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RobArtPhoto

New York, US
15 posts

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RobArtPhoto Silver Member Nikonian since 02nd Apr 2009
Mon 11-Mar-13 04:23 PM

well I Never worked with raw photos always JPG's. and I would like to know how to work with raw photos. is there a site for "OLD" beginners that I can learn from. I'm going to be 70 this year. always thought it would be to hard to work in raw, but I keep seeing where the photos look better when you work from a raw photo.and I would like to make my brain do something a little different.
thank you in advance
Robert

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avm247

Rancho Cordova, US
18708 posts

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#1. "RE: working in RAW" | In response to Reply # 0

avm247 Moderator Awarded for high skills in documentary architecture and aviation photography Donor Ribbon. Awarded for his support to the Fundraising Campaign 2014 Charter Member
Mon 11-Mar-13 04:46 PM

I like to think of RAW as just another image format, devoid of the incamera processing and compression. WYSIWYG - What you see is what you get. A little simplistic but it works for me.

I use Nikon View NX2 for minor RAW adjustments. I use Nikon Capture 2 for more indepth processing. Once there, I convert to JPEG and post.

But I don't do "serious" corrections. (Not saying I don't want to, I just don't shoot enough or have enough time to really get into post-processing.)


Anthony

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The important things in life are simple; the simple things are hard.

MEMcD

US
28699 posts

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#2. "RE: working in RAW" | In response to Reply # 0

MEMcD Moderator In depth knowledge in various areas Nikonian since 24th Dec 2007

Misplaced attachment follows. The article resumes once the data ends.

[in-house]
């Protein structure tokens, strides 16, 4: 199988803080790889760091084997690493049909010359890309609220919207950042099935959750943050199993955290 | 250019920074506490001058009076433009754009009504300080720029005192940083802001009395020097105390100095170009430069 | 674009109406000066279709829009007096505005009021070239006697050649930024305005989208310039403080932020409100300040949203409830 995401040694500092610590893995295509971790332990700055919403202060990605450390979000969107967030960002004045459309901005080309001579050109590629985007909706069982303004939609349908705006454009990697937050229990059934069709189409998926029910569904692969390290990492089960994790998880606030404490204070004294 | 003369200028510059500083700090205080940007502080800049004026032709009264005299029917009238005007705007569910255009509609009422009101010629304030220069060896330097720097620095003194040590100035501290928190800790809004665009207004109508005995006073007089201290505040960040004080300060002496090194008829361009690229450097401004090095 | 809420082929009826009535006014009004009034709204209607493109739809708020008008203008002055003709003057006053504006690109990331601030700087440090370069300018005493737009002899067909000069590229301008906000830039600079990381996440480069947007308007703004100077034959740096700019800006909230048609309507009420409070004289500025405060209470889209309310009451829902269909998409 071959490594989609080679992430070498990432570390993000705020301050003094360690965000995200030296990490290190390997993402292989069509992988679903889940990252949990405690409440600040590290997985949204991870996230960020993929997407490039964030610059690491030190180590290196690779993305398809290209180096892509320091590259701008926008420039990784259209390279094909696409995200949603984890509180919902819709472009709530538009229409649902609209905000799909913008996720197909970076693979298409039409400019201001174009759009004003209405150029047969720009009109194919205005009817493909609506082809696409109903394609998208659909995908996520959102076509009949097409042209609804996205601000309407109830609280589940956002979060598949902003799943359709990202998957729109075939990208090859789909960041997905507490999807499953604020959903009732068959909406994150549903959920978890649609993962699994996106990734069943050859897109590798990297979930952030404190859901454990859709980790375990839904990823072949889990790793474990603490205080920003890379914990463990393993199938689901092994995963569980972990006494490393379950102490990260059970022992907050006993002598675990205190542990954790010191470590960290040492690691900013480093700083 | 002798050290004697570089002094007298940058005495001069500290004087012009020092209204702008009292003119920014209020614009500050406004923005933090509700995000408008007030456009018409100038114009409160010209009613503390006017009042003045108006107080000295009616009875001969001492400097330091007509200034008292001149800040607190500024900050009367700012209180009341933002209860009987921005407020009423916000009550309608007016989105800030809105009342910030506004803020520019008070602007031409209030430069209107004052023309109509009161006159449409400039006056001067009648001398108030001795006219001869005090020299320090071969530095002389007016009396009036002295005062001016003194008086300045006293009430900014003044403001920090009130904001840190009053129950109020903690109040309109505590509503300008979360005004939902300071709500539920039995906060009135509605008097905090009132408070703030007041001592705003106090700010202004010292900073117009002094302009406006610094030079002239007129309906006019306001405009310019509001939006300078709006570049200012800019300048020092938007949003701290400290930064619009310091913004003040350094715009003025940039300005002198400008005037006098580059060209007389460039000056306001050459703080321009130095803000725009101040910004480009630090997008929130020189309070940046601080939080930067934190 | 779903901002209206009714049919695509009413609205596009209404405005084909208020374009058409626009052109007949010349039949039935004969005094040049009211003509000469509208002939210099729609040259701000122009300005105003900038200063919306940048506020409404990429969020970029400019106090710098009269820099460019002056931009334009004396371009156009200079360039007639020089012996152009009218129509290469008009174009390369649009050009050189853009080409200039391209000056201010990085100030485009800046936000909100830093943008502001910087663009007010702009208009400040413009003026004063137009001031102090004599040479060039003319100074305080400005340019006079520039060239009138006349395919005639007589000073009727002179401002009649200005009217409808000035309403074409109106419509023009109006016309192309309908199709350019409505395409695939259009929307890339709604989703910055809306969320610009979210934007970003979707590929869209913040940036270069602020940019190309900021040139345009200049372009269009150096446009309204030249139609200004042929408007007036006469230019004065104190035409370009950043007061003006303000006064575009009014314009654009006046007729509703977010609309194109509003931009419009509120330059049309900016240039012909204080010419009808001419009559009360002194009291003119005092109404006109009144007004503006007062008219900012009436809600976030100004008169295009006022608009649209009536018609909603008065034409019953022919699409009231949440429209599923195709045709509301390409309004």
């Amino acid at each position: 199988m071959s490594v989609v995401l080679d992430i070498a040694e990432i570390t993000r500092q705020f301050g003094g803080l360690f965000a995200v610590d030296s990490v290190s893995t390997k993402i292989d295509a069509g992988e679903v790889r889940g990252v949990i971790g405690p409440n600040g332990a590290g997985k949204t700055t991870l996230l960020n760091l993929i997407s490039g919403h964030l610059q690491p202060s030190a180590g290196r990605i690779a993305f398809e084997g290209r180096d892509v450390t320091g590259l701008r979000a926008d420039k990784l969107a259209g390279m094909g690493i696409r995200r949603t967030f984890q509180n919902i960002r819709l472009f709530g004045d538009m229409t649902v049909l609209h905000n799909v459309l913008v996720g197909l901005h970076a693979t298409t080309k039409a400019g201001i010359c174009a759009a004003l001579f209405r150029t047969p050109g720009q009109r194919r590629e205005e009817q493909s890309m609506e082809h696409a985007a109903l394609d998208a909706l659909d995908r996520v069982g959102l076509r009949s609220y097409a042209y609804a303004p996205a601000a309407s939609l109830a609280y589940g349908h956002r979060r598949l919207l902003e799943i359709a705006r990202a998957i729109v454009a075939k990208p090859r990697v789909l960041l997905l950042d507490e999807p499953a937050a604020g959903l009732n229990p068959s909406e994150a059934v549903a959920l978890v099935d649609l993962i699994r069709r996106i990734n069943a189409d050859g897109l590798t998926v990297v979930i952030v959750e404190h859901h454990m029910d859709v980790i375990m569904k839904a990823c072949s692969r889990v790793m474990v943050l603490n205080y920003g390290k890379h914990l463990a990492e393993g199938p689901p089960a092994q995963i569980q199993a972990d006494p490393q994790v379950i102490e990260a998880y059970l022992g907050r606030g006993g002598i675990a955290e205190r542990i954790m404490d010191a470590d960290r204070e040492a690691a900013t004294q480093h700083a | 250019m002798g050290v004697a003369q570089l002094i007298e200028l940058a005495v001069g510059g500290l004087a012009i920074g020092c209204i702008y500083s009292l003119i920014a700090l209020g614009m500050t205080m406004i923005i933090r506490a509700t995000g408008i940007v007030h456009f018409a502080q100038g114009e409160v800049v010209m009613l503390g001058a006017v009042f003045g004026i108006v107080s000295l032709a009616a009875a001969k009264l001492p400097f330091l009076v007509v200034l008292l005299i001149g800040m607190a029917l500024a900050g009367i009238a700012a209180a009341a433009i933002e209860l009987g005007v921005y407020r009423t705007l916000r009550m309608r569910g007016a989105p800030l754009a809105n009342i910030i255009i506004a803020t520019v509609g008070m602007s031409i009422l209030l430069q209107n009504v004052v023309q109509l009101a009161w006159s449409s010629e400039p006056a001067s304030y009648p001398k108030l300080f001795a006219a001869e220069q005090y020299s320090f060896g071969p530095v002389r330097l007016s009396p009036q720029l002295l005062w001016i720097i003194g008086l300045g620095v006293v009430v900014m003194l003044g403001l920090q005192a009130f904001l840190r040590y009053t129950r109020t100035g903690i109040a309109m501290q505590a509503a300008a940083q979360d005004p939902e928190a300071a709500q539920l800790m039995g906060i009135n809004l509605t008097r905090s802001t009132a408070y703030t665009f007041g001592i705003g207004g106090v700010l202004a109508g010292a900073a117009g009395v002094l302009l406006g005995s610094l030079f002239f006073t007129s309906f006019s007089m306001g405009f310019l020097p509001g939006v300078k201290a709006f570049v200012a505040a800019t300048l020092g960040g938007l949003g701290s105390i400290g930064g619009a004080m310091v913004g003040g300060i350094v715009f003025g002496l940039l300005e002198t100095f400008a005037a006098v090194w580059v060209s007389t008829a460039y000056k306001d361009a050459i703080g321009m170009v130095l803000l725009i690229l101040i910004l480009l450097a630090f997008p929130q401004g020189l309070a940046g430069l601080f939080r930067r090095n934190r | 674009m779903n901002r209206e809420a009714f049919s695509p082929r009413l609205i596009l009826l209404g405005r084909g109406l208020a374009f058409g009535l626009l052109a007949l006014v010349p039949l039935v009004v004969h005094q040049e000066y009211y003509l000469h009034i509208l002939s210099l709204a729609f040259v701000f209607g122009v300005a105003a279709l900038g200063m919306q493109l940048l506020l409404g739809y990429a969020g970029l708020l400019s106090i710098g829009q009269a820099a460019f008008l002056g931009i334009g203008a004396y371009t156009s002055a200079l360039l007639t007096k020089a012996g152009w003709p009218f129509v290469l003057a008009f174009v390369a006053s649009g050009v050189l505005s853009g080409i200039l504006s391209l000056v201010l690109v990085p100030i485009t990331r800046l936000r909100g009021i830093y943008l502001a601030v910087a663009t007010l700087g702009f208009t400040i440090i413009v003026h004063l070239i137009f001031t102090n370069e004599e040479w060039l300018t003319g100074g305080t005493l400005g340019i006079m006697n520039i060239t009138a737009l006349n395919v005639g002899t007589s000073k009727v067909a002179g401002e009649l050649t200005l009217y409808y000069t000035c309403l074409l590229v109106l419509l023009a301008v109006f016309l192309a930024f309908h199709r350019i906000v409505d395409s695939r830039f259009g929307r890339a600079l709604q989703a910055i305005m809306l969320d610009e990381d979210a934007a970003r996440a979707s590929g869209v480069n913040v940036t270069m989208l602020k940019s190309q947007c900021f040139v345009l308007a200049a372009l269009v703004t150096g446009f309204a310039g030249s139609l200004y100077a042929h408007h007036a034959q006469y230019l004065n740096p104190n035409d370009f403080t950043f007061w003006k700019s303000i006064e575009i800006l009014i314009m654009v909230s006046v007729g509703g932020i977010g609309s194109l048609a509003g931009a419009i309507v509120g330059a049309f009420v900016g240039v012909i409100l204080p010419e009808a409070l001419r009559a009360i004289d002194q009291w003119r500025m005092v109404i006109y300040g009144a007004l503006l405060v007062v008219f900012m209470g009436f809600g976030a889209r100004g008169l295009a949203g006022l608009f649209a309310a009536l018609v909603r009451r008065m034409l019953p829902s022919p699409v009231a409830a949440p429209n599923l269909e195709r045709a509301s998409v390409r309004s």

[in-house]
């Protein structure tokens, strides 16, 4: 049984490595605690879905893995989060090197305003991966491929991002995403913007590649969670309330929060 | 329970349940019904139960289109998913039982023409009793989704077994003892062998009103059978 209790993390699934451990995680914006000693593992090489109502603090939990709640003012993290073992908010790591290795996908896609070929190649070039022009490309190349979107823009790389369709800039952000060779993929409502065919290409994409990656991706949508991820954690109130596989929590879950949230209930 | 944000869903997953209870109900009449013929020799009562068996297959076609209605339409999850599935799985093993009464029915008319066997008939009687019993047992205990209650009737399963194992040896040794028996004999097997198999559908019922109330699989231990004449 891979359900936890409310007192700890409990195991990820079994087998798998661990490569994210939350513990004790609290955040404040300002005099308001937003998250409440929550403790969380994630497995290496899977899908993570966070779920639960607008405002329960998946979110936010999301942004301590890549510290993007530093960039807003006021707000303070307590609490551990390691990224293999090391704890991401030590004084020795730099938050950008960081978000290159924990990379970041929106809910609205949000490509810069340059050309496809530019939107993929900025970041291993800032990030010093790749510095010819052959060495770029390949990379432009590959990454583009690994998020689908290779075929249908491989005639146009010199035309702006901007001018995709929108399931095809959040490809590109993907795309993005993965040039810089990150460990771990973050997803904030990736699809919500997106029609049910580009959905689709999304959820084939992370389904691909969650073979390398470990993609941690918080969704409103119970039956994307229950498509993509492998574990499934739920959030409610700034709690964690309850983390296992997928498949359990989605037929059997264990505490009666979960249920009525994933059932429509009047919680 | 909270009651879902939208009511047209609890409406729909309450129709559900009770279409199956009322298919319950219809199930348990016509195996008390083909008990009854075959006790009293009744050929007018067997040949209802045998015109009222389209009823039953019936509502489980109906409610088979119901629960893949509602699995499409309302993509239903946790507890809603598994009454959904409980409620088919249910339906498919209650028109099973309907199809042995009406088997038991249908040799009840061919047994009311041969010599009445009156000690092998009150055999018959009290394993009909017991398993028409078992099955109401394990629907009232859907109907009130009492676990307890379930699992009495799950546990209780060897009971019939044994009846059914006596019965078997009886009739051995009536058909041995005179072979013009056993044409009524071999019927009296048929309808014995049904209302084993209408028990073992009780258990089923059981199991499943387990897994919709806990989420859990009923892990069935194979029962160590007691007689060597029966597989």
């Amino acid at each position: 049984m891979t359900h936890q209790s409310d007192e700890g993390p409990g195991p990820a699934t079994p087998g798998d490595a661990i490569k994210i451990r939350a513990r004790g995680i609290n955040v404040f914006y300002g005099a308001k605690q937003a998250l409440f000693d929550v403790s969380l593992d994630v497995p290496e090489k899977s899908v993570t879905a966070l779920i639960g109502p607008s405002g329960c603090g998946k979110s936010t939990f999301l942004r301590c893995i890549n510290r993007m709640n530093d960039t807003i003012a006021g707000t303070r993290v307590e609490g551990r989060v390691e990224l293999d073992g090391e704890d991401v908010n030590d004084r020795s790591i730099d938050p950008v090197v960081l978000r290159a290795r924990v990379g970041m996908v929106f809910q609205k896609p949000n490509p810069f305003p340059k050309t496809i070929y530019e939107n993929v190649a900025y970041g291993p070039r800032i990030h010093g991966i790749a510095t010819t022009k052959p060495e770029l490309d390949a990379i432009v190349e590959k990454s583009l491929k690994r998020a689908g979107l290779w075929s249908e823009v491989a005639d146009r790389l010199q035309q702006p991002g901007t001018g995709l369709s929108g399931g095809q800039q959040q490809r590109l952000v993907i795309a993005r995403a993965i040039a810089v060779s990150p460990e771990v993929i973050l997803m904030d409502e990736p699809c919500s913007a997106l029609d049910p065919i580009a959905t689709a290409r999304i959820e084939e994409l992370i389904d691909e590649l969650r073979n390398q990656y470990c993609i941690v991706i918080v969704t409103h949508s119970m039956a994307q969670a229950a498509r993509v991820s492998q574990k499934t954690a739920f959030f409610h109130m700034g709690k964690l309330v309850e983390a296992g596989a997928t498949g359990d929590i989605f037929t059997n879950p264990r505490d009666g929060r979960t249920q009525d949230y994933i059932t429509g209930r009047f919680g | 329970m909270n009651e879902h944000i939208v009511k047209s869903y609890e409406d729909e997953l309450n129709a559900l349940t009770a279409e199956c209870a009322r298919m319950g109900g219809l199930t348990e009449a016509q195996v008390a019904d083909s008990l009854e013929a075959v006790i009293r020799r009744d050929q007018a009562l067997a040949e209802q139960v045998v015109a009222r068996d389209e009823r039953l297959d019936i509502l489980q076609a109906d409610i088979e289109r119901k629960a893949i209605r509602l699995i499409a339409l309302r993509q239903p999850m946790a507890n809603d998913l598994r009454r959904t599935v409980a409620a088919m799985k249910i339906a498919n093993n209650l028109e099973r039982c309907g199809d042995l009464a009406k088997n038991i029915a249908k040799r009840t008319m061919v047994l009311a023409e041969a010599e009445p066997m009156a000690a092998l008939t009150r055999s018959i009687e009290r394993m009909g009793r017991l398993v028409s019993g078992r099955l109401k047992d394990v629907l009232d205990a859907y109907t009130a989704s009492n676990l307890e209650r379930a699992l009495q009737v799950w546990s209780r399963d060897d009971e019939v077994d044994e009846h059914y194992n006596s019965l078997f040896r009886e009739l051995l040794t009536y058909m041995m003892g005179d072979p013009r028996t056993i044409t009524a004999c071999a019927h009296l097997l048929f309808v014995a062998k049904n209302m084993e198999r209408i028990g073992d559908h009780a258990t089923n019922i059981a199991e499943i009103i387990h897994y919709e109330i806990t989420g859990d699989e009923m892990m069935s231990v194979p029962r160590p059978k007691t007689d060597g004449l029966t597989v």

Mon 11-Mar-13 09:01 PM

Hi Robert,

Nikon Capture NX2 is very easy to use. Unlike third party image editing software, Capture NX2 reads and includes the In Camera settings by default. You then have the option to use the In-Camera settings or change them in the computer as you see fit.
Good Luck and Enjoy your Nikons!

Best Regards,
Marty

chesterdawg

Commerce, US
213 posts

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#3. "RE: working in RAW" | In response to Reply # 0

chesterdawg Registered since 04th Jul 2010
Thu 28-Mar-13 01:17 PM

I prefer working with Adobe Lightroom 4.
Just slide the sliders and see the result.
Working order is logical. You work in modules left to right and top to bottom.

Steve

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Sasquatch519

US
22 posts

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#4. "RE: working in RAW" | In response to Reply # 0

Sasquatch519 Registered since 26th Mar 2013
Thu 28-Mar-13 02:05 PM

I prefer Lightroom 4. I have also noticed that image processing seems to work much better from RAW than JPEG, so that's why I started shooting it. I just wish it didn't take up so much storage space.

I'm no Lightroom expert yet, but I did get a pretty good idea about how to do some things by watching a few free videos. I just googled "Lightroom 4 Tutorials" and got tons of results. Videos from Adobe were helpful in figuring out how to organize and manage images with Lightroom and some videos from a guy named Serge Ramelli were helpful in showing me some of the possibilities for editing images. I'm sure there are tons of other resources out there, but those were the ones I used.


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pjonesCET

Martinsville, US
754 posts